Deep breath. Let's explore that rant a bit closer.
As I mentioned in my previous post, I write YA fantasy in the first person. My process begins with developing the MC, her wants, her needs, and her world. I love creating the character who drives the story. This is, I'm now finding, a typical beginner's error.
But it's not my fault! (best whiny voice). Just search "writing a novel" and you'll learn all about developing character arcs and plot structure, and few posts focus on developing the villain, the baddie, the antagonist. Or maybe I just had my blinders on.
This is why, 40,000 words in, I found myself at my computer, holding my head and groaning. I thought I knew the opposing force against Phila (my MC). I had some idea of the problems she would face and how she would overcome them. I even understood her lie, dang it! But no matter what I did, I couldn't press ahead. It was like a kitten had gotten a hold of my draft and tugged on all those loose ends until it ended up looking like this...
Perhaps this part of this post should be called "Just how much focus should a writer give a villain anyways?"
Turns out, a lot, as in as much time and dedication as it takes to develop a solid, compelling MC.
After realizing I didn't know my antagonist, not really, I dug out my notebook and filled page after page, focusing solely on the villain's world. And what happened astounded me. I fell in love with my baddie, and not only that I realized I had more than one (more on this in the next post).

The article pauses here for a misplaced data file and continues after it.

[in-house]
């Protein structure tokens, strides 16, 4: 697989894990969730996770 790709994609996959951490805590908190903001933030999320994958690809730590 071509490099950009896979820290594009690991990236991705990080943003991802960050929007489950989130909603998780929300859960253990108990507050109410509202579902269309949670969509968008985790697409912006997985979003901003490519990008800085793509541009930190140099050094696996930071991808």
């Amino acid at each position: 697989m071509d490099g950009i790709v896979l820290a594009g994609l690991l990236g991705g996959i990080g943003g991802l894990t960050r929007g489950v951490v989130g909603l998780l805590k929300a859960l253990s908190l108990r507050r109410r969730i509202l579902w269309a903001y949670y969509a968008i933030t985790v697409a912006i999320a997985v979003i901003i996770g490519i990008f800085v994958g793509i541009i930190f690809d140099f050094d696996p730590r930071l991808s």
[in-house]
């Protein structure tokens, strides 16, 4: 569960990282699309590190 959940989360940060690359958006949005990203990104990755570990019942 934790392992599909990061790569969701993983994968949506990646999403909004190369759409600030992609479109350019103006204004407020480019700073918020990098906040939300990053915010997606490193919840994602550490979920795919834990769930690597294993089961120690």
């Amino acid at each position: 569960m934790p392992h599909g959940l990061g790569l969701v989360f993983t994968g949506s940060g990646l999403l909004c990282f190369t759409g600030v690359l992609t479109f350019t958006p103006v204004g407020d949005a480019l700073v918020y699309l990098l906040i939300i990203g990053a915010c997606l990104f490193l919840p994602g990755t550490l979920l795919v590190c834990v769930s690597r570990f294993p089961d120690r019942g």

Suddenly, I could see the antagonist... his wants, his needs, his goal in this story. And further, I understood the arc of the story better.
The hardest part of writing in the first person is remembering you, the author, have to know what's happening beyond the character's realm of understanding. That's right, you have to play God.
My MC may know someone's working hard to capture her, but she doesn't know why and that motivation brings depth to the story, especially later, when she confronts the antagonist and learns what he's after and what he'll do to achieve his goals. A side benefit? It creates an awesome twist in the second half of the story.
My next step, after finally getting a grip on my antagonist is incorporating this information into the story world.
In this WIP, it'll be with a few brush strokes... a brief encounter in the opening chapter to set the stakes, then it's on to finding opportunities for Phila to learn about the Balfour (the first level antagonist) from her sister, who has had direct contact with him. Scenes leading up to her encounter with Balfour that once focused only on Phila's immediate needs will now have an undercurrent running through them, and undercurrents create tension.
I leave you with this thought- how many cool stories can you create centering around your antagonist? If you're like me, you'll end up with loads of awesome, spine-tingling scenes that simply must be shared. And not one to miss an opportunity, I'll do just that. Look for short stories, snippets and villainous scenes in future posts!
I bid you happy, evil (maw haw haw), writing!